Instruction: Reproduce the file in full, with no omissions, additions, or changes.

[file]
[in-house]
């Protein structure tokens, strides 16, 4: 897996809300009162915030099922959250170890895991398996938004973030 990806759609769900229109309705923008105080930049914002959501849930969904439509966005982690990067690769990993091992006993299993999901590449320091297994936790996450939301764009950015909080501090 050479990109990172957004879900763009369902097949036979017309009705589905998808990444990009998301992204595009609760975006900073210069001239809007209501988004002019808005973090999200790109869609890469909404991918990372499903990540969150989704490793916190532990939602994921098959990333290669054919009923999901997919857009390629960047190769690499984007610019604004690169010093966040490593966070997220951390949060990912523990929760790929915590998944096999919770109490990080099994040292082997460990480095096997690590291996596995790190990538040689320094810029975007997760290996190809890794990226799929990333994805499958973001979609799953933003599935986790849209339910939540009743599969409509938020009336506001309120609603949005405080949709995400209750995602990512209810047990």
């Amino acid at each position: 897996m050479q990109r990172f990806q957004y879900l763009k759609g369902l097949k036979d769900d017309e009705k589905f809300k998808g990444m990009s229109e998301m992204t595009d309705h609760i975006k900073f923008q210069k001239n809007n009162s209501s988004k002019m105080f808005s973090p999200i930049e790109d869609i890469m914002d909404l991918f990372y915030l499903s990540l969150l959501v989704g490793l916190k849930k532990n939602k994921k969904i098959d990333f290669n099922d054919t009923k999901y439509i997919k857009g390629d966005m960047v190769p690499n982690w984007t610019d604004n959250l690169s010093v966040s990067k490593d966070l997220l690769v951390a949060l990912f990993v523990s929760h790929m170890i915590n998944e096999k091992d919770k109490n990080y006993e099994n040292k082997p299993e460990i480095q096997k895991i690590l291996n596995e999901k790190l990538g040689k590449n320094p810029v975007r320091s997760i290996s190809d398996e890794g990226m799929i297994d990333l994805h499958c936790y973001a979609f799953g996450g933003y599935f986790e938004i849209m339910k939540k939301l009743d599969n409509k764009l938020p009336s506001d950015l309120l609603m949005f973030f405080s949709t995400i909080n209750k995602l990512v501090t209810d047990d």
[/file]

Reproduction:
[in-house]
């Protein structure tokens, strides 16, 4: 897996809300009162915030099922959250170890895991398996938004973030 990806759609769900229109309705923008105080930049914002959501849930969904439509966005982690990067690769990993091992006993299993999901590449320091297994936790996450939301764009950015909080501090 050479990109990172957004879900763009369902097949036979017309009705589905998808990444990009998301992204595009609760975006900073210069001239809007209501988004002019808005973090999200790109869609890469909404991918990372499903990540969150989704490793916190532990939602994921098959990333290669054919009923999901997919857009390629960047190769690499984007610019604004690169010093966040490593966070997220951390949060990912523990929760790929915590998944096999919770109490990080099994040292082997460990480095096997690590291996596995790190990538040689320094810029975007997760290996190809890794990226799929990333994805499958973001979609799953933003599935986790849209339910939540009743599969409509938020009336506001309120609603949005405080949709995400209750995602990512209810047990």
């Amino acid at each position: 897996m050479q990109r990172f990806q957004y879900l763009k759609g369902l097949k036979d769900d017309e009705k589905f809300k998808g990444m990009s229109e998301m992204t595009d309705h609760i975006k900073f923008q210069k001239n809007n009162s209501s988004k002019m105080f808005s973090p999200i930049e790109d869609i890469m914002d909404l991918f990372y915030l499903s990540l969150l959501v989704g490793l916190k849930k532990n939602k994921k969904i098959d990333f290669n099922d054919t009923k999901y439509i997919k857009g390629d966005m960047v190769p690499n982690w984007t610019d604004n959250l690169s010093v966040s990067k490593d966070l997220l690769v951390a949060l990912f990993v523990s929760h790929m170890i915590n998944e096999k091992d919770k109490n990080y006993e099994n040292k082997p299993e460990i480095q096997k895991i690590l291996n596995e999901k790190l990538g040689k590449n320094p810029v975007r320091s997760i290996s190809d398996e890794g990226m799929i297994d990333l994805h499958c936790y973001a979609f799953g996450g933003y599935f986790e938004i849209m339910k939540k939301l009743d599969n409509k764009l938020p009336s506001d950015l309120l609603m949005f973030f405080s949709t995400i909080n209750k995602l990512v501090t209810d047990d």